Although Vicente said that he had reservations about SOP Complete, testifying that even his wife had approached him with her concerns about the group, he nevertheless kept participating in the group. “I believed with some reservation that the women wanted to feel stronger and this would help in some ways,” he said, before eventually coming to the realization that the aim of the group was to “make women submit to men and be obedient, no matter what.”

Raniere is a sick and sadistic person who starved his sex slaves so they would conform to his beauty image and had them branded with his initials naked and without anesthetics. It is worth noting that NXIVM was a highly hierarchical organization: hierarchy is part of the warped social order that gives some groups and people undue power over others.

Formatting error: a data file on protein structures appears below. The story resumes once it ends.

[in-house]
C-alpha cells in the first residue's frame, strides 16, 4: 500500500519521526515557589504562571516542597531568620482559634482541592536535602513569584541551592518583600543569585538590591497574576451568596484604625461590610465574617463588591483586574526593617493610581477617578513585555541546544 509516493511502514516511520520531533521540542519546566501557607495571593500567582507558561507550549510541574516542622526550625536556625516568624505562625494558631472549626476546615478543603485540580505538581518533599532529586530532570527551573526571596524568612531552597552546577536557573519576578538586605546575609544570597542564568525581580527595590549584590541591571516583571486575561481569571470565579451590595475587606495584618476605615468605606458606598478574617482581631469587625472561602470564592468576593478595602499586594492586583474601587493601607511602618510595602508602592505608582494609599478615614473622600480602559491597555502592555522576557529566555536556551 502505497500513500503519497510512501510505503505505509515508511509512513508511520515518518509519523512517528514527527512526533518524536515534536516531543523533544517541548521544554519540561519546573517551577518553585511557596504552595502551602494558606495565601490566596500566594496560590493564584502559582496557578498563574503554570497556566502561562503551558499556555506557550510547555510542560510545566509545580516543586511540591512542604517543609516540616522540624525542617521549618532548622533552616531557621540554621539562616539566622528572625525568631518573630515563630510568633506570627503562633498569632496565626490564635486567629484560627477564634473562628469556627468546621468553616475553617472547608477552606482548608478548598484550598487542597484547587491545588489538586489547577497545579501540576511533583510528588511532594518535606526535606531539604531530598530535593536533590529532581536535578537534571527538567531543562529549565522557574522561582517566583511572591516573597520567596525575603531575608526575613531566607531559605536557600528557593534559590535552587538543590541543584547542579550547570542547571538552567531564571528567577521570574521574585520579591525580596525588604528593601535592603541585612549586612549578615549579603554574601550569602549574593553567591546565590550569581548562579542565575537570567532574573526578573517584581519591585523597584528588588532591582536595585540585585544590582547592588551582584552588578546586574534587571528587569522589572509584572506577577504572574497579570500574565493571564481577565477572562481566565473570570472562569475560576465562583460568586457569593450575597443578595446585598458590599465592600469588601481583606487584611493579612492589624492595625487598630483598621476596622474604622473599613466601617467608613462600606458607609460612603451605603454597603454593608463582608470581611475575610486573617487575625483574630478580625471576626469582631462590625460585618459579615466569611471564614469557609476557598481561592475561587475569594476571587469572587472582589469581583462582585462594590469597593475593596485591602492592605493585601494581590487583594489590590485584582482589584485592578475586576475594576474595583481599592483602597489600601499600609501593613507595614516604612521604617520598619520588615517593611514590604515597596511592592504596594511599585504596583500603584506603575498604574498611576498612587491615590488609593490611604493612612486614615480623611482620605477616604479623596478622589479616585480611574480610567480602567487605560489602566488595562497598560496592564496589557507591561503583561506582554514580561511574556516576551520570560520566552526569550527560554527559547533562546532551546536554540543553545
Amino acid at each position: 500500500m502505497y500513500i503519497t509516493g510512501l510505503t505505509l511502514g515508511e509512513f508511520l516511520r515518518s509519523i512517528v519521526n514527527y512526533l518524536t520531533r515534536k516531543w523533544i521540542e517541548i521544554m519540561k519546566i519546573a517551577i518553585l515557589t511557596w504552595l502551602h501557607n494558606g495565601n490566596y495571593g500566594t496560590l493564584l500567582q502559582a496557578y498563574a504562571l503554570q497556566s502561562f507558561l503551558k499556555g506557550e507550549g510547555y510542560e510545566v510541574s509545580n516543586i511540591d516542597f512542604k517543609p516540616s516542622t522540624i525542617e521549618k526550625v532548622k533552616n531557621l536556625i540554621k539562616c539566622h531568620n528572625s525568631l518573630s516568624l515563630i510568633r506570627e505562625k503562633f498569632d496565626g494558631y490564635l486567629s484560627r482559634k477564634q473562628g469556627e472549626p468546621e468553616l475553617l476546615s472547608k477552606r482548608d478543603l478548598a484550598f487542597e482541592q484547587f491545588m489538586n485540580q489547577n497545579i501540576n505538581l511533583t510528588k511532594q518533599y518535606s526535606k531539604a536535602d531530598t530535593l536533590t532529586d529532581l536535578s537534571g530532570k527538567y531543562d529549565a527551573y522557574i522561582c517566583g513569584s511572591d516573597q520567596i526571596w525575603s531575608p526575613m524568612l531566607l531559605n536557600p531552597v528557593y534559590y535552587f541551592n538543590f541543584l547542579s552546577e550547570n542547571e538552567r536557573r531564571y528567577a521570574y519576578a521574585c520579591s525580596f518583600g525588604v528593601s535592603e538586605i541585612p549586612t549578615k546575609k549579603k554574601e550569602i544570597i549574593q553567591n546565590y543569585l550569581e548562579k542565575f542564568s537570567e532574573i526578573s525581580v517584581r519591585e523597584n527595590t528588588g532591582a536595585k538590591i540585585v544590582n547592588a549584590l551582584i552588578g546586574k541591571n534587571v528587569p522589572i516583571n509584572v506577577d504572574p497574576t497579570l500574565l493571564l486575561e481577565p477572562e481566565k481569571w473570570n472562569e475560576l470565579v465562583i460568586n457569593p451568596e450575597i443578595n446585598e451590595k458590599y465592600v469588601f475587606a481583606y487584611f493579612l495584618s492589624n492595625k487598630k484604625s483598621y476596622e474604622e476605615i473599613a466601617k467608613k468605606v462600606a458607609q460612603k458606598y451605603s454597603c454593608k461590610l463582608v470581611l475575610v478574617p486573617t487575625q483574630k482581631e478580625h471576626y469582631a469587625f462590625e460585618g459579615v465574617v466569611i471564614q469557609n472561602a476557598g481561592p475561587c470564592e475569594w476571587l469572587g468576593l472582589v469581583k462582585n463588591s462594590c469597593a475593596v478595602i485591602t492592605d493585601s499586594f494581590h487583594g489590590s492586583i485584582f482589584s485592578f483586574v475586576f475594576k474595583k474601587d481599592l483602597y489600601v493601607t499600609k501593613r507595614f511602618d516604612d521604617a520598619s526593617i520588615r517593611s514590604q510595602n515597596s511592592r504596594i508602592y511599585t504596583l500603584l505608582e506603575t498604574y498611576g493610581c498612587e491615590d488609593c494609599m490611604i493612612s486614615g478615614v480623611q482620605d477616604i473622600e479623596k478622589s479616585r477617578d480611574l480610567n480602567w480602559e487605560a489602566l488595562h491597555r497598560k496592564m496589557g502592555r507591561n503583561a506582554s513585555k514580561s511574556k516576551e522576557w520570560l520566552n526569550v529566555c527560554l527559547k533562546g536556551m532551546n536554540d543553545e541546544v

I don't know why deep atavistic male fantasies seem to center on wanting women as adoring and obedient sex slaves, but the stakes couldn't be higher for abandoning that idea and creating a post-misogynist world. (As has been much noted, for example, the countries doing best against Covid are run by women.) I have much more to say, but will stop here; fortunately we live in a world where, despite all attempts to the contrary, women are getting more of a voice and are more and more realizing there is no "empowerment" in trying to replicate stereotypical masculinity. 




A a final note, a long line of women writers who continue to be influential solace me greatly, from Mary Wollstonecraft to Jane Austen to Mary Shelley to Virginia Woolf and on up. We need to listen to what they are trying to tell us.